Headline : Fintech committee recommends new legal framework for consumer protection
- A panel on issues related to financial technology (fintech) has recently submitted its recommendations to the Finance Ministry.
- The committee has suggested putting in place a comprehensive legal framework to protect consumers of digital services.
What Is Financial Technology (Fintech)?
- Financial technology (Fintech) is used to describe new technologies that seeks to improve and automate the delivery and use of financial services.
- At its core, fintech is utilized to help companies, business owners and consumers better manage their financial operations, processes, and lives by utilizing specialized software and algorithms that are used on computers and, increasingly, smartphones.
- The fintech panel was announced by former finance minister Arun Jaitley in his 2018-19 Budget.
Committee on issues related to financial technology
Objectives of the committee:
- To consider various issues relating to development of Fintech space in India with a view to make Fintech related regulations more flexible and generate enhanced entrepreneurship in an area where India has distinctive comparative strengths vis-à-vis other emerging economies.
- The Steering Committee also focused on how Fintech can be leveraged to enhance financial inclusion of MSMEs.
Key Recommendations of the committee:
- Examining the suitability of virtual banking system:
- The committee suggested the Department of Financial Services (DFS) and Reserve Bank of India to examine the suitability of ‘virtual banking system’ in the Indian context.
- Adoption of RegTech:
- The committee has recommended adoption of regulation technology (or RegTech) by all financial sector regulators to develop standards and facilitate adoption by financial service providers.
- Use of Financial Technologies:
- The committee suggested usage of fintech to improve access of financial products for MSMEs, farmers and poorer sections of the society.
- Change in the form of RBI adopting open data access approach:
- RBI may consider making available banking data (such as transaction and account history data) for use by the financial sector, including fintech firms, (based on consumer consent and with other appropriate safeguards)
- Study the Potential of Open data access:
- It also recommends that all financial sector regulators study the potential of open data access among their respective regulated entities, for enhancing competition in the provision of financial services
- Use of drones and remote sensing technologies by Insurance companies and lending agencies:
- The panel has also recommended that insurance companies and lending agencies be encouraged to use drone and remote sensing technology for crop area, damage and location assessments to support risk reduction in insurance/lending business.
- Coordination among Department of Financial Services (DFS) and PSU banks:
- The Department of Financial Services (DFS) should work with PSU banks to bring in more efficiency to their work and reduce fraud and security risks.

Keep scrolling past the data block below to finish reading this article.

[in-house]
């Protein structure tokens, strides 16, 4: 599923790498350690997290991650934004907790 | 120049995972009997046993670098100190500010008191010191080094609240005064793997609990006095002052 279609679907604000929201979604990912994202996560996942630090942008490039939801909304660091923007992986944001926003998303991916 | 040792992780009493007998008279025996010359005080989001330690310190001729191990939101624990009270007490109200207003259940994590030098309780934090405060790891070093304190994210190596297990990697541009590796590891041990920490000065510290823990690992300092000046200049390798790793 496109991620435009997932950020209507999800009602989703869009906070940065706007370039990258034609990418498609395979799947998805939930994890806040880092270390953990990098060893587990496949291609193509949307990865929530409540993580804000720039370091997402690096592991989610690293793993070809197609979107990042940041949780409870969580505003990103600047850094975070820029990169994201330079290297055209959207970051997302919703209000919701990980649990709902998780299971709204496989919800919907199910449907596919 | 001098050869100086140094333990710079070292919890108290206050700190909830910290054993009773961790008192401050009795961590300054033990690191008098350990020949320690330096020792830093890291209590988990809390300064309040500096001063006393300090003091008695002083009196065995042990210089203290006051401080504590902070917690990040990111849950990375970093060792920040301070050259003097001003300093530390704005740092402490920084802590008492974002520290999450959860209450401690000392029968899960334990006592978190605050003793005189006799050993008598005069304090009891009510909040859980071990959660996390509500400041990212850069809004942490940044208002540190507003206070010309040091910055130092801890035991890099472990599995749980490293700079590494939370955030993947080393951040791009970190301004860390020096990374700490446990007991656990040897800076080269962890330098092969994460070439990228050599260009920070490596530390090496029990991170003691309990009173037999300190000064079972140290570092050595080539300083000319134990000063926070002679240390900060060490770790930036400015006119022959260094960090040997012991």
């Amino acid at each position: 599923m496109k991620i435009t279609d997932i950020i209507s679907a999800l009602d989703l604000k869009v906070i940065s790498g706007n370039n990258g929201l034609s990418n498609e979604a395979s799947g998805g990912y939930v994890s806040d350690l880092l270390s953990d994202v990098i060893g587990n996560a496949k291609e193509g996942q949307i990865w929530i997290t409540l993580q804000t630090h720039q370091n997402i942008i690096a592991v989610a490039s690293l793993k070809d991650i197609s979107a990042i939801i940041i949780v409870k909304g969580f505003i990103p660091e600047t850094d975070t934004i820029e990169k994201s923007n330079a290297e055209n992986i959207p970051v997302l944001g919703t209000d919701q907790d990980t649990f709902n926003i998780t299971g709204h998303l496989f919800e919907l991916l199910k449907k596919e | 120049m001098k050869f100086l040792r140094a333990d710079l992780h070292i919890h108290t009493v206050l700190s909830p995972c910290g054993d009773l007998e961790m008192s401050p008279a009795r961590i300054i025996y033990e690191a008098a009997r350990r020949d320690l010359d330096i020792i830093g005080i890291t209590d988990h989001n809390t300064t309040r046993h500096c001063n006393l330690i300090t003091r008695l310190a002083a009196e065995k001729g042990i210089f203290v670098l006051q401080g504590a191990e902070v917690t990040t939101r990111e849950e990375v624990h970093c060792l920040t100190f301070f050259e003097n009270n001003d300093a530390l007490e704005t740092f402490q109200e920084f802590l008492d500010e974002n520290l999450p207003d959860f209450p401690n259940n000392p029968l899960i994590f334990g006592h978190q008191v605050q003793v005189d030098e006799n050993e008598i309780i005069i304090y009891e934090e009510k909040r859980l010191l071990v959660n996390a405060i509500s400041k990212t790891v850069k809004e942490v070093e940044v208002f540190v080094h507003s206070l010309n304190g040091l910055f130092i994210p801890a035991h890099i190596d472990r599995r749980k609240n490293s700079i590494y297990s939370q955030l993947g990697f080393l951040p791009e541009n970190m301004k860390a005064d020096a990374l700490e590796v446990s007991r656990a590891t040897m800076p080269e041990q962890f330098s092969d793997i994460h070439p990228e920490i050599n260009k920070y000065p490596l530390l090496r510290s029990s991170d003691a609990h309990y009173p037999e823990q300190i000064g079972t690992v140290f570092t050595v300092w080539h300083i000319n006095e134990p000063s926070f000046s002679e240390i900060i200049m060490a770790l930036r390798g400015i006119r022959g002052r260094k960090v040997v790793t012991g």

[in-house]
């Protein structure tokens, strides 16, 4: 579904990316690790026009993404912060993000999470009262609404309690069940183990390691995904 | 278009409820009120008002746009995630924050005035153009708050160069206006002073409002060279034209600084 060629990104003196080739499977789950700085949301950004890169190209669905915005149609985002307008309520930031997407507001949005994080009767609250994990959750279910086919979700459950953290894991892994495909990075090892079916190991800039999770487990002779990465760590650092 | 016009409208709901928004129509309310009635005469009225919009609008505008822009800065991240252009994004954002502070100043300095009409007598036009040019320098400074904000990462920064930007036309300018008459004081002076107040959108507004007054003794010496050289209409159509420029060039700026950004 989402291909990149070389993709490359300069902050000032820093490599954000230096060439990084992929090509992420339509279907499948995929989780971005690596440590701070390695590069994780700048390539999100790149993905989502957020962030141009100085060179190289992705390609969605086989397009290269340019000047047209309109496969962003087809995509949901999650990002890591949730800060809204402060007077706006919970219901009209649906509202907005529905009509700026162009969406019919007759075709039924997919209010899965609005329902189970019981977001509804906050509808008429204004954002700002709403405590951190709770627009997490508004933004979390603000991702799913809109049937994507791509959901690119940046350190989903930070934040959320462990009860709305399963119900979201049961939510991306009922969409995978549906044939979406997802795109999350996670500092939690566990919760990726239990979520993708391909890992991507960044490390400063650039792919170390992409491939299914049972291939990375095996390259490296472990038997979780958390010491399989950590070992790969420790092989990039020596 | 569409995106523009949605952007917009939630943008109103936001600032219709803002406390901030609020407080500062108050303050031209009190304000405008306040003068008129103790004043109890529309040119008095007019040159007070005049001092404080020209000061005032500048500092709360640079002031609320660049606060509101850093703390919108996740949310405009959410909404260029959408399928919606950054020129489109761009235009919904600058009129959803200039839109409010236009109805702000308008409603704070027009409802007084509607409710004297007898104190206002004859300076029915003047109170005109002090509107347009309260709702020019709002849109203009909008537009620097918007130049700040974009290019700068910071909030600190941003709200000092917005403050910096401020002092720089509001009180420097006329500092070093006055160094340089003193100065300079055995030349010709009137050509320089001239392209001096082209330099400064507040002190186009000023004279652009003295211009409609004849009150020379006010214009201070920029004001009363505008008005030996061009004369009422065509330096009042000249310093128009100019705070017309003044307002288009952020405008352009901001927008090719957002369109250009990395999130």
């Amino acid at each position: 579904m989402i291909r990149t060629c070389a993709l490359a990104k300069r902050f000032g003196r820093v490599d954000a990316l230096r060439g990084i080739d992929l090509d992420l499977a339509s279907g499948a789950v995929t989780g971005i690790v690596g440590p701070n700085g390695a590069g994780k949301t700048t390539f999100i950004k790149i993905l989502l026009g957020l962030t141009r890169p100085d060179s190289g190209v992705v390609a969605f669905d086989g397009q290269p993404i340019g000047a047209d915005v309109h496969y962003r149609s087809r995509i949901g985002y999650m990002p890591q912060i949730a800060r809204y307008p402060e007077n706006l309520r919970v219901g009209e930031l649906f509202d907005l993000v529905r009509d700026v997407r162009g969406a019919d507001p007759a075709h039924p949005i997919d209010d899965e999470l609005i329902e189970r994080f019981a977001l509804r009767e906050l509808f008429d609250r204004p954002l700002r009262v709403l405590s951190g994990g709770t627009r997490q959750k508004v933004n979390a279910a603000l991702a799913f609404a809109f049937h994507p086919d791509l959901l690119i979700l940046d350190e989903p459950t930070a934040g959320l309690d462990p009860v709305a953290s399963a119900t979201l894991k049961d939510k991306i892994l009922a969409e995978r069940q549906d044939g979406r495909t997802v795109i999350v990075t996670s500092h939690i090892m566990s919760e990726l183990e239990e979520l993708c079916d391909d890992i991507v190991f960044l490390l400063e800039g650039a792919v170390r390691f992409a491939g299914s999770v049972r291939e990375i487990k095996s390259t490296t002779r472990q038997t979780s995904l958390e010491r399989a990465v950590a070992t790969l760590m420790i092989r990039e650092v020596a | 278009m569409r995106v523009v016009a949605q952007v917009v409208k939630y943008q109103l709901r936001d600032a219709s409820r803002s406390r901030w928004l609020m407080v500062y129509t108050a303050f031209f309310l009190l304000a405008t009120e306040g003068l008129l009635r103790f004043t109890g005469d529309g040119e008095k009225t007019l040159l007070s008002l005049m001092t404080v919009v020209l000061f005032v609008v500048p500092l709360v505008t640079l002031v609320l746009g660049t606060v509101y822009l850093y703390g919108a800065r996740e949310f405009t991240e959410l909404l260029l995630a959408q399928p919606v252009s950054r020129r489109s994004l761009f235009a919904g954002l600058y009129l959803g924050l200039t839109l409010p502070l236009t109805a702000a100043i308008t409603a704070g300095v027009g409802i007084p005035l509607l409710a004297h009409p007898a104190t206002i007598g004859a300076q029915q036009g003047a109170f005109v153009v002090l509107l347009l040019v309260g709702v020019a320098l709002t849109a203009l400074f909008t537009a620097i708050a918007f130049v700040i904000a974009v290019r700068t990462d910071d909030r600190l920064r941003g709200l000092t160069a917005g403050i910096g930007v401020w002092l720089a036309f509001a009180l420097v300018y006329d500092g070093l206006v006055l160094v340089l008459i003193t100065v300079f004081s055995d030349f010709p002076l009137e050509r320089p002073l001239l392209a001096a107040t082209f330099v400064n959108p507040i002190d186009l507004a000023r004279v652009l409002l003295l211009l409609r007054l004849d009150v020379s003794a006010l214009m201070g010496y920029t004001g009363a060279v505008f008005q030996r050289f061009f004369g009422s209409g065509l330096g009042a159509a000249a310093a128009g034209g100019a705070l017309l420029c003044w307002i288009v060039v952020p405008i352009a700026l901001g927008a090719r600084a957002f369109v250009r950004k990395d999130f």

- Significant opportunities can be explored to increase the levels of automation using artificial intelligence (AI), cognitive analytics and machine learning in their back-end processes.
- Digitization of land records:
- The committee also suggested digitisation of land records across the country on a war footing.
- Setting up a Inter-Ministerial Steering Committee:
- The report favoured setting up of an Inter-Ministerial Steering Committee on fintech applications in the Department of Economic Affairs (DEA) to monitor progress, including exploring and suggesting the potential applications in government financial processes and applications.
- Common fintech platform
- The panel suggested usage of common fintech platform for MUDRA loans, small saving schemes, pension schemes and provident fund.
- It recommended creating a common digital platform for all micro-pension schemes and government pension schemes, including EPF, through which pension subscribers can subscribe to specific schemes seamlessly.
- It would also reduce access barriers by allowing payments through various modes such as Jan Dhan Yojana accounts, debit card, credit card, internet banking, mobile wallets etc.
- Explore permitting digital alternatives:
- The government should undertake a campaign to convert all financial assets held, especially by entities under its control like post offices, in demat form as far as possible but certainly in electronic form
- Reducing the cost of KYC:
- The committee recommended need to reduce the costs of KYC to promote financial inclusion among the weaker sections.
- The panel suggested that there should be no charge for uploading KYC data, while every download can be priced based on the user pays principle and this will enable Central KYC to take off early.
- Creation of a nodal agency:
- A nodal agency to coordinate developments across ministries and regulators in the area of financial technology (fintech).
- A dedicated team on digital economy and fintech is being set up in the Investment Division, Department of Economic Affairs for coordination on fintech with relevant ministries.
Section : Economics